PHIL 437A: Study Questions for Week 3 (Oct. 13-15): Causation and Belief
1. Explain the following distinctions:
(a) intuitive/demonstrative knowledge
(c) resemblance/contiguity/cause and effect.
(d) contiguity/priority in time/constant conjunction.
2. What is Hume's distinction between knowledge and probability? What is Hume's distinction between knowledge and belief?
3. Why does Hume think that there is arithmetical knowledge but not geometrical knowledge?
4. Hume's investigation of the idea of cause. Why does he conclude that being a cause is not a quality of an object? What are the impressions of sense from which the idea of cause is derived? What part of the idea of cause does not correspond to an impression of sense? What is its source?
5. Hume on temporal priority. What do we mean by the asymmetry between cause and effect? According to Hume what is the explanation of the asymmetry between cause and effect. Give an example of a relation that is generally understood as a causal one, even though we cannot distinguish in our perception between the time of the occurrence of the cause and the time of the occurrence of the effect. How would Hume explain our belief in the asymmetry between cause and effect in your example?
6. It is possible for something to begin to exist without a cause? What is Hume's view? Consider his argument and how an opponent might respond to it?
7. According to Hume, what distinguishes memory from the imagination? Is this true? Keep this question in mind as we consider the varieties of "reasoning" that involve the imagination. Ultimately, we will want to distinguish the imagination's thoughts that are optional from those that are irresistible.
8. Hume thinks we can distinguish the products of memory and imagination. How? Is he correct? How would Hume explain the phenomenon of false memory?
9. What is Hume's theory of belief?
10. Hume on causal inference. What does Hume mean when he says that there is no object which implies the existence of any other? According to Hume, what is involved in causal inference? Consider his example of flames causing heat. Think about your belief that flames cause heat. Does his explanation fit how you came to have that belief?
11. Hume on necessary connection. What does Hume mean that "the necessary connection depends on the inference, instead of the inference's depending on the necessary connection"? On Hume's account, is there really any idea of necessary connection in objects? If not, how was I able to refer to that idea in the previous question? [This is a deep question for Hume.]
12. Hume on induction. What principle would be required in order for the faculty of Reason to be able to infer an effect from a cause? Why does Hume believe that Reason could never establish that principle?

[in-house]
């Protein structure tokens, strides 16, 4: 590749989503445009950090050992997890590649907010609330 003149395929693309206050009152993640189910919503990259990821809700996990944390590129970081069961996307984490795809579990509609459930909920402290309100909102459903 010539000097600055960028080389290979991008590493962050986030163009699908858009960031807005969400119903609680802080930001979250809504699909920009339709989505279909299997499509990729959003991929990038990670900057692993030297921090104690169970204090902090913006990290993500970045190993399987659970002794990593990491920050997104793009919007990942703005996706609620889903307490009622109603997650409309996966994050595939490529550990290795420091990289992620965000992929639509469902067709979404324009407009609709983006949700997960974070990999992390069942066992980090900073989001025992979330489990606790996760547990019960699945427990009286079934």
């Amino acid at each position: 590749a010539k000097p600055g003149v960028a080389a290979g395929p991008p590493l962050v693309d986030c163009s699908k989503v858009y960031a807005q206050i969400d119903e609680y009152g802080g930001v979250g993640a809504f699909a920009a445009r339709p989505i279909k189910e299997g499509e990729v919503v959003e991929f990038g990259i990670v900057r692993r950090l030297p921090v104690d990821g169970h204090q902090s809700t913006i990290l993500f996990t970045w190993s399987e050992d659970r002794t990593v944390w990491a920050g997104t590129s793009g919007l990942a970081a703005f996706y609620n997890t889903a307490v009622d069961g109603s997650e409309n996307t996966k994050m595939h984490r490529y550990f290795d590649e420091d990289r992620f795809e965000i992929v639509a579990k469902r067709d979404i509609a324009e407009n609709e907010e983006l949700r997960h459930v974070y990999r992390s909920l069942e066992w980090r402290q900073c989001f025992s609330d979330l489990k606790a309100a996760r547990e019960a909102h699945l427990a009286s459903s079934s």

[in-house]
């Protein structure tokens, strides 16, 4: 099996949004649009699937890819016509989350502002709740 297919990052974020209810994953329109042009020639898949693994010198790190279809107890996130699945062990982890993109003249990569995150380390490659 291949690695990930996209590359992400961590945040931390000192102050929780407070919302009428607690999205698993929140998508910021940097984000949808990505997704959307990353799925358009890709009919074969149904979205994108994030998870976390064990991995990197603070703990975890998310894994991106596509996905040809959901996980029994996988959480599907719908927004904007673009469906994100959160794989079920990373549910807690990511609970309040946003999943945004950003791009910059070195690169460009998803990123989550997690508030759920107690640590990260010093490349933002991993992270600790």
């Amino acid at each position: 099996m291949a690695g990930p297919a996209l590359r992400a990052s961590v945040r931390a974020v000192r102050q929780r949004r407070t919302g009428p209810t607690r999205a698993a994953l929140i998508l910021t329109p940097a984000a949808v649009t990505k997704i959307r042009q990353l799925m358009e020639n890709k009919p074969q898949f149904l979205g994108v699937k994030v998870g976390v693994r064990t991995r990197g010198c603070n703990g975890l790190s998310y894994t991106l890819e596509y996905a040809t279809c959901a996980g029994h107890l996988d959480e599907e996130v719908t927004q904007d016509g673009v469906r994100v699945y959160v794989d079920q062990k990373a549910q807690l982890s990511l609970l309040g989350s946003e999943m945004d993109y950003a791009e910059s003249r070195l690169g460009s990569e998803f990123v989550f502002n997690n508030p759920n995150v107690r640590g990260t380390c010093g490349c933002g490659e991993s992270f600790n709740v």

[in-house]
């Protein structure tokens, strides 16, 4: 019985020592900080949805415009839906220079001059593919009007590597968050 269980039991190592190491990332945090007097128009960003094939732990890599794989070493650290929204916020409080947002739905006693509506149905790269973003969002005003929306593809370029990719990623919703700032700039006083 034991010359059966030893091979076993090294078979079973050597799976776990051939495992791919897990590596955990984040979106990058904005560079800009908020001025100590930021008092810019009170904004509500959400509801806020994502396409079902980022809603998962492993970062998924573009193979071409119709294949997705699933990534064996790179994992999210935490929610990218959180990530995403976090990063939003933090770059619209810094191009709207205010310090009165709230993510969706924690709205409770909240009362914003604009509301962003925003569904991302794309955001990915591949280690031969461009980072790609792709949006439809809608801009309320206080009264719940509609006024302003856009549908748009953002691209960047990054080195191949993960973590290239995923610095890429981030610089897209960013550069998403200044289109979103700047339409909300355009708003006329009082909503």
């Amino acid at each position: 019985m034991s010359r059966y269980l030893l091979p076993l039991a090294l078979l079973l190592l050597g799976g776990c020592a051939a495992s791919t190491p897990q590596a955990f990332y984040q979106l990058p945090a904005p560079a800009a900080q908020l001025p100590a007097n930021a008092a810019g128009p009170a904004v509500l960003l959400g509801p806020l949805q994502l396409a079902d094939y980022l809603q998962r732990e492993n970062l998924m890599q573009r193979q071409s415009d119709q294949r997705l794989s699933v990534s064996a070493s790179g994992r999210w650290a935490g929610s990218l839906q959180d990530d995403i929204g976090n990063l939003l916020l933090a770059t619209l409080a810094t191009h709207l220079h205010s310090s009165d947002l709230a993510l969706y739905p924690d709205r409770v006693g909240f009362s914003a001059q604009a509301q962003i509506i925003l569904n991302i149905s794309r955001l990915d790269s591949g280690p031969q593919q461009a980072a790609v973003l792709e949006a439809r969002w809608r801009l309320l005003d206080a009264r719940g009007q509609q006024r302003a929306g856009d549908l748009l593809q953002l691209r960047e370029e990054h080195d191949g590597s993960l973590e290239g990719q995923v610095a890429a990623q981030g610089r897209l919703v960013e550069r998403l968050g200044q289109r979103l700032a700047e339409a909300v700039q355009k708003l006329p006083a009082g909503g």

13. What is Hume's explanation of causal reasoning? Why does he call it "reasoning" if Reason does not do it?
14. According to Hume, what is the idea of cause an idea of? Is that what you thought your idea of cause was an idea of? Hume's seems to be committed to holding that we could misunderstand the content of one of our own ideas (i.e. the idea of cause). But if we are not infallible about the content of our own ideas, how is knowledge of them possible?
15. Inference to the best explanation. Hume never considers that Reason might infer from facts about phenomena to causal explanations of those facts. Why not? Does this invalidate his entire argument about causal reasoning?
16. How does Hume distinguish between belief and incredulity? What is the force of an idea? Could we have an idea of force without an idea of cause?
17. Given Hume's account of the concept of cause, what does he mean when he says: "'Tis the present impression, which is to be consider'd as the true and real cause of the idea, and of the belief which attends it."(T 22.214.171.124)
18. What does Hume mean when he says that all probable reasoning is a species of sensation (T126.96.36.199)?
19. Hume on the unconscious role of memory in inference. What does Hume mean by saying that past experience (via memory) may produce a belief concerning causes and effects by a "secret operation" (T 188.8.131.52)? Explain the example he provides? On his own account of causal inference, could we ever acquire a belief in a "secret cause" of the kind he describes? Explain.
20. According to current psychological theory, we are born with the ability to recognize faces without any conscious inference? Why would our ability to recognize faces without any conscious inference raise a problem for Hume's psychology? How would Hume explain face recognition?
21. What is Hume's explanation of learning a cause from one instance?